New heat treatment methods for glass removal from silicon nitride and sialon ceramics

Mandal H., Thompson D.

JOURNAL OF MATERIALS SCIENCE, vol.35, no.24, pp.6285-6292, 2000 (SCI-Expanded) identifier identifier

  • Publication Type: Article / Article
  • Volume: 35 Issue: 24
  • Publication Date: 2000
  • Doi Number: 10.1023/a:1026782723065
  • Journal Indexes: Science Citation Index Expanded (SCI-EXPANDED), Scopus
  • Page Numbers: pp.6285-6292
  • Anadolu University Affiliated: No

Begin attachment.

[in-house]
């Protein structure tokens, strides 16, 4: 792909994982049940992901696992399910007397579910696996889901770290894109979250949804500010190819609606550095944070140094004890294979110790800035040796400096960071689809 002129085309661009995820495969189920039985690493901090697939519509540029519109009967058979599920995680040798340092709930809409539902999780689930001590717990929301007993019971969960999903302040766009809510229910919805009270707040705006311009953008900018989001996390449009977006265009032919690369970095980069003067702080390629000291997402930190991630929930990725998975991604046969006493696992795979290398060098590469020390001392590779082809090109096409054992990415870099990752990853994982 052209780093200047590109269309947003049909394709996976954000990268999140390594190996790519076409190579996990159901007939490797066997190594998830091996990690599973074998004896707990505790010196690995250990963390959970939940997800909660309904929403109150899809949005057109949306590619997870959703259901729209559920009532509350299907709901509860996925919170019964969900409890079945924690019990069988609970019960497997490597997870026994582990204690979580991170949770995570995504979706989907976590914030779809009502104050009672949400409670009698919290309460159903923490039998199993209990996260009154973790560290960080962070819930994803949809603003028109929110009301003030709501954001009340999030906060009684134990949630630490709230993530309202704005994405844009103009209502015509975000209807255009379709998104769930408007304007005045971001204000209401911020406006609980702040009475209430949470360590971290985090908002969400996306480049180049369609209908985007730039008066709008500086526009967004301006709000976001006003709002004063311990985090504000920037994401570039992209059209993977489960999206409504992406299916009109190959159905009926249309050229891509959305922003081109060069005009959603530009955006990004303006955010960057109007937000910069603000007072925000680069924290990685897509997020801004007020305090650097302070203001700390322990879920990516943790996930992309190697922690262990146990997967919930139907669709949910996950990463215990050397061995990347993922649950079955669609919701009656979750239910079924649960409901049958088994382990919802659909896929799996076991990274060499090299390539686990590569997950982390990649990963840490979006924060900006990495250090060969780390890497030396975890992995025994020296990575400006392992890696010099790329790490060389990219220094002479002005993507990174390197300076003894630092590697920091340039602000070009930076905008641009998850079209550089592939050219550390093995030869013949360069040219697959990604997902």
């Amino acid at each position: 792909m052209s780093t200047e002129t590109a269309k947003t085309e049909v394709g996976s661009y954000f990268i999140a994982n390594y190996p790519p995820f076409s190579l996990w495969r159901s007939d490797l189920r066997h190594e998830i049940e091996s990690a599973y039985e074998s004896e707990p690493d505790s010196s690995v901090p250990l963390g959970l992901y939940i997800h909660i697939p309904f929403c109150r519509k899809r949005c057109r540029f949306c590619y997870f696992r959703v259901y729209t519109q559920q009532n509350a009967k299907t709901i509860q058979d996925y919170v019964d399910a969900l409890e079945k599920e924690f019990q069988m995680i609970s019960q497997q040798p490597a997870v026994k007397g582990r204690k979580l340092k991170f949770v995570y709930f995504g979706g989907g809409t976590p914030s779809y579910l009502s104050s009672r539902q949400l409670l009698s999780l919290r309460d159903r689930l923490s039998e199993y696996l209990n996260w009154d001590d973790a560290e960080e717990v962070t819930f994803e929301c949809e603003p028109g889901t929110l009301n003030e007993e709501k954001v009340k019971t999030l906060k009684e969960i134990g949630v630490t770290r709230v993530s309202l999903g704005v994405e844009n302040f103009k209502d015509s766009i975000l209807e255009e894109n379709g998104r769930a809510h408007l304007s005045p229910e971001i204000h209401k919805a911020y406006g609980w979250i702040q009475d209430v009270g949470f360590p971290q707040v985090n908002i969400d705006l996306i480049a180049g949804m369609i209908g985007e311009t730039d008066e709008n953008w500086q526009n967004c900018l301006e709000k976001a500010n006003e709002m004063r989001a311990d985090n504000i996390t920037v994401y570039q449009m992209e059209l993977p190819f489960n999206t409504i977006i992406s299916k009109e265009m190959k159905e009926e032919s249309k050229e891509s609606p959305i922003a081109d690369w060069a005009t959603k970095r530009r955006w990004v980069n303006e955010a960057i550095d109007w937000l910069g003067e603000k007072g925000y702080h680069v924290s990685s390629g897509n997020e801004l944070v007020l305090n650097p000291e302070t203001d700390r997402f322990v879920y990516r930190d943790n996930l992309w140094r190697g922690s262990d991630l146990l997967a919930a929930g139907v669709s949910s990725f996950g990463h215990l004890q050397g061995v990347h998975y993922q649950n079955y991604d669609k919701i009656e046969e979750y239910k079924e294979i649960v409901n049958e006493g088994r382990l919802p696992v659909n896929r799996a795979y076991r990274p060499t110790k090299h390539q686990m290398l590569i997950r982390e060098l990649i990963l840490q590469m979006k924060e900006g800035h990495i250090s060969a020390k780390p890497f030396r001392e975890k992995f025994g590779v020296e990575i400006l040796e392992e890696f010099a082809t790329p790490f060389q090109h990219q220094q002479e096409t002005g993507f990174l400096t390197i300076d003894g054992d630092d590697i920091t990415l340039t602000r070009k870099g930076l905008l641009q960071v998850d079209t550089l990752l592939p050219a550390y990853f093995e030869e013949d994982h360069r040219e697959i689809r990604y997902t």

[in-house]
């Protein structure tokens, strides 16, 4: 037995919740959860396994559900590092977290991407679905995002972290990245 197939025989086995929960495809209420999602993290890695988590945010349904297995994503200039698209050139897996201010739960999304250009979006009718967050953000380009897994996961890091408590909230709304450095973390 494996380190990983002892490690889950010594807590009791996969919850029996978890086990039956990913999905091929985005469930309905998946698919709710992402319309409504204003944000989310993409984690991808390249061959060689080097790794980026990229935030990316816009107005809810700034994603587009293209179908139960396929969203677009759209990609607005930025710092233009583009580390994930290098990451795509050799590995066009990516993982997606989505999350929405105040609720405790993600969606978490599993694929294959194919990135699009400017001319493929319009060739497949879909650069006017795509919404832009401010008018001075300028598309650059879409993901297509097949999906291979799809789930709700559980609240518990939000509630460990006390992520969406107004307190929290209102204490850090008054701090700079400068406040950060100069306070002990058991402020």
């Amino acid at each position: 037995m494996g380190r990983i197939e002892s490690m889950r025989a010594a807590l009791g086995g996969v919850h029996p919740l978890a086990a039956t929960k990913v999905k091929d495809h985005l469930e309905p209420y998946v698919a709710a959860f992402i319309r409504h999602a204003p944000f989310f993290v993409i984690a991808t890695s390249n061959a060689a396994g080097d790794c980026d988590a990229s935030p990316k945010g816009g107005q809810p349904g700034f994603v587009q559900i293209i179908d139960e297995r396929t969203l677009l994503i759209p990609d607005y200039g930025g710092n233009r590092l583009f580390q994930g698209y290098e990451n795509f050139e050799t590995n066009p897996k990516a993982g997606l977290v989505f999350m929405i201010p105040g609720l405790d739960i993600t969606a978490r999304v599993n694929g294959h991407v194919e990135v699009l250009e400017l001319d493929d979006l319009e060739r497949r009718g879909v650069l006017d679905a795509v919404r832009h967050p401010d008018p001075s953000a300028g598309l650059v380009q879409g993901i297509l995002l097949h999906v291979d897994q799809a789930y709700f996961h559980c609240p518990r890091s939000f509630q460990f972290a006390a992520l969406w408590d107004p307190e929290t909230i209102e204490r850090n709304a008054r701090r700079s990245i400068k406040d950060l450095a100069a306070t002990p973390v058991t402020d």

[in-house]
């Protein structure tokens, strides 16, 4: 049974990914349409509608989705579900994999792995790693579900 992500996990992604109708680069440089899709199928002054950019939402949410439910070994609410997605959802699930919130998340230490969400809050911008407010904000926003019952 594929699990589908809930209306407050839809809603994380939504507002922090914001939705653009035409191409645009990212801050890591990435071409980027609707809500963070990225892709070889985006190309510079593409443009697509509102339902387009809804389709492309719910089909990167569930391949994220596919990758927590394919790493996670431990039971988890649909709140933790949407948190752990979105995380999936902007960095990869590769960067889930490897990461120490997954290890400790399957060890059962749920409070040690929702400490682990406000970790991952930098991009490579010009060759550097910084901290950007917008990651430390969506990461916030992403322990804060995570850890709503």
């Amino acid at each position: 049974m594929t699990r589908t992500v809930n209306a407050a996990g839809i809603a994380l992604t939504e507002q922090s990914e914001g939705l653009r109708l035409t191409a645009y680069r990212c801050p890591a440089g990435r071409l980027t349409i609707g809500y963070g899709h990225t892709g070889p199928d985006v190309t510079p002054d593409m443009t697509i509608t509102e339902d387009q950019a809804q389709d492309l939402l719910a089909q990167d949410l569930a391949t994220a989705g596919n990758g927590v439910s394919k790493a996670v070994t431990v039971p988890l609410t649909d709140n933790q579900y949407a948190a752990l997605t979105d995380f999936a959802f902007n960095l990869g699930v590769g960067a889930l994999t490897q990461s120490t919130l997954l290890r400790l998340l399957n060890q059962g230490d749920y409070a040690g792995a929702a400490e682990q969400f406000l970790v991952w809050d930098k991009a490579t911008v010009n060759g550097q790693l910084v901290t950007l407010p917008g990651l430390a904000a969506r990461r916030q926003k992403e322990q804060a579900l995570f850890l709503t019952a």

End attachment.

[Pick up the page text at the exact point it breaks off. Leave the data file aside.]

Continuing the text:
Sialon ceramics were discovered simultaneously (but independently) in late 1971 at Newcastle University and also at the Toyota Research Laboratories in Japan. During the 30 years since their original discovery, the Newcastle laboratory has made a significant contribution to current understanding of the science and technology of these materials. Sialons are of interest as engineering materials for high temperature (> 1000 degreesC) applications because they can be pressureless-sintered to high density and be designed to retain good mechanical properties even up to approximate to 1350 degreesC, whereas competing metallic materials are weaker and prone to corrosion. A characteristic disadvantage of all nitrogen ceramics is that an oxide additive is always included in the starting mix to promote densification, and this remains in the final product as a glassy phase distributed throughout the grain boundaries of the final microstructure. Since the glass melts at approximate to 1000 degreesC, the high temperature properties of the final ceramic are in fact determined by the properties of the grain-boundary glass. The most common method of improving high-temperature performance is to heat-treat the material at temperatures of 1100-1350 degreesC in order to devitrify the glass into a mixture of crystalline phases. More specifically it is desirable to convert the glass into a sialon phase plus only one other crystalline phase, the latter having a high melting point and also displaying a high eutectic temperature (max approximate to 1400 degreesC) in contact with the matrix sialon phase. Previous studies have shown that there are a limited number of possible metal-silicon-aluminium-oxygen-nitrogen compounds which satisfy these requirements. The present paper gives an overall review of this subject area and then summarises recent work at Newcastle aimed at total removal of residual grain boundary glass. This has been achieved by: (1) a post-preparative vacuum heat treatment process to remove the grain boundary glass from silicon nitride based ceramics in gaseous form, (2) above-eutectic heat-treatment (AET) of sialon-based ceramics to crystallize grain-boundary liquid into five-component crystalline sialon phases. (C) 2000 Kluwer Academic Publishers.